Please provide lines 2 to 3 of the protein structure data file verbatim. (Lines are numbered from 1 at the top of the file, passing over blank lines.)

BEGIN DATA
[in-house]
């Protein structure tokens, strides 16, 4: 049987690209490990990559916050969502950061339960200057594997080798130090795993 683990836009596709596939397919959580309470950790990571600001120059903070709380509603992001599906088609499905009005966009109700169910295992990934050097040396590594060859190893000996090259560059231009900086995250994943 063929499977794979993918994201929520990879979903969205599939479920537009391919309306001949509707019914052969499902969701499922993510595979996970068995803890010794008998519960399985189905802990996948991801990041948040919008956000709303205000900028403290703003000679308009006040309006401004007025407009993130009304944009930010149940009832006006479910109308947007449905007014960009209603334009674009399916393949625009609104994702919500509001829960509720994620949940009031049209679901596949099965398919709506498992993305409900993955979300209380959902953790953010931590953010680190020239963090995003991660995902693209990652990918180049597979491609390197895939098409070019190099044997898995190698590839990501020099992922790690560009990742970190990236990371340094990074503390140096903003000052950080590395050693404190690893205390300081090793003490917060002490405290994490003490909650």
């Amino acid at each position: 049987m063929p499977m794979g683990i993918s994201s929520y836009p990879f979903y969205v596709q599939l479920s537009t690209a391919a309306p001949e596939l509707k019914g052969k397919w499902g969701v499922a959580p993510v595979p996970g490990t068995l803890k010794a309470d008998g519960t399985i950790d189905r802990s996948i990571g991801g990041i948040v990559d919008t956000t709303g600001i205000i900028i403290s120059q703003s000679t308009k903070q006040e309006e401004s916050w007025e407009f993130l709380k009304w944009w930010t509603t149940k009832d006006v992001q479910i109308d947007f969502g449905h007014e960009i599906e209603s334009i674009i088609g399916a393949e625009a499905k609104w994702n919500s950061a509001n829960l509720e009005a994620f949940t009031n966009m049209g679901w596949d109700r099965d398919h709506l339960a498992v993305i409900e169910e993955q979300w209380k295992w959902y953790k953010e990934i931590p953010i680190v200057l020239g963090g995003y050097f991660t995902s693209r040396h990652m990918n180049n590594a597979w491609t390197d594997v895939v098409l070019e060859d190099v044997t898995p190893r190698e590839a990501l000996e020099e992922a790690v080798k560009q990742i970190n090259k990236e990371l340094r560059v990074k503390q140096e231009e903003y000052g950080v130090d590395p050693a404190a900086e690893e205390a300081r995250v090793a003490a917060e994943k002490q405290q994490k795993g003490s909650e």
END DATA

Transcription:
């Protein structure tokens, strides 16, 4: 049987690209490990990559916050969502950061339960200057594997080798130090795993 683990836009596709596939397919959580309470950790990571600001120059903070709380509603992001599906088609499905009005966009109700169910295992990934050097040396590594060859190893000996090259560059231009900086995250994943 063929499977794979993918994201929520990879979903969205599939479920537009391919309306001949509707019914052969499902969701499922993510595979996970068995803890010794008998519960399985189905802990996948991801990041948040919008956000709303205000900028403290703003000679308009006040309006401004007025407009993130009304944009930010149940009832006006479910109308947007449905007014960009209603334009674009399916393949625009609104994702919500509001829960509720994620949940009031049209679901596949099965398919709506498992993305409900993955979300209380959902953790953010931590953010680190020239963090995003991660995902693209990652990918180049597979491609390197895939098409070019190099044997898995190698590839990501020099992922790690560009990742970190990236990371340094990074503390140096903003000052950080590395050693404190690893205390300081090793003490917060002490405290994490003490909650």
């Amino acid at each position: 049987m063929p499977m794979g683990i993918s994201s929520y836009p990879f979903y969205v596709q599939l479920s537009t690209a391919a309306p001949e596939l509707k019914g052969k397919w499902g969701v499922a959580p993510v595979p996970g490990t068995l803890k010794a309470d008998g519960t399985i950790d189905r802990s996948i990571g991801g990041i948040v990559d919008t956000t709303g600001i205000i900028i403290s120059q703003s000679t308009k903070q006040e309006e401004s916050w007025e407009f993130l709380k009304w944009w930010t509603t149940k009832d006006v992001q479910i109308d947007f969502g449905h007014e960009i599906e209603s334009i674009i088609g399916a393949e625009a499905k609104w994702n919500s950061a509001n829960l509720e009005a994620f949940t009031n966009m049209g679901w596949d109700r099965d398919h709506l339960a498992v993305i409900e169910e993955q979300w209380k295992w959902y953790k953010e990934i931590p953010i680190v200057l020239g963090g995003y050097f991660t995902s693209r040396h990652m990918n180049n590594a597979w491609t390197d594997v895939v098409l070019e060859d190099v044997t898995p190893r190698e590839a990501l000996e020099e992922a790690v080798k560009q990742i970190n090259k990236e990371l340094r560059v990074k503390q140096e231009e903003y000052g950080v130090d590395p050693a404190a900086e690893e205390a300081r995250v090793a003490a917060e994943k002490q405290q994490k795993g003490s909650e």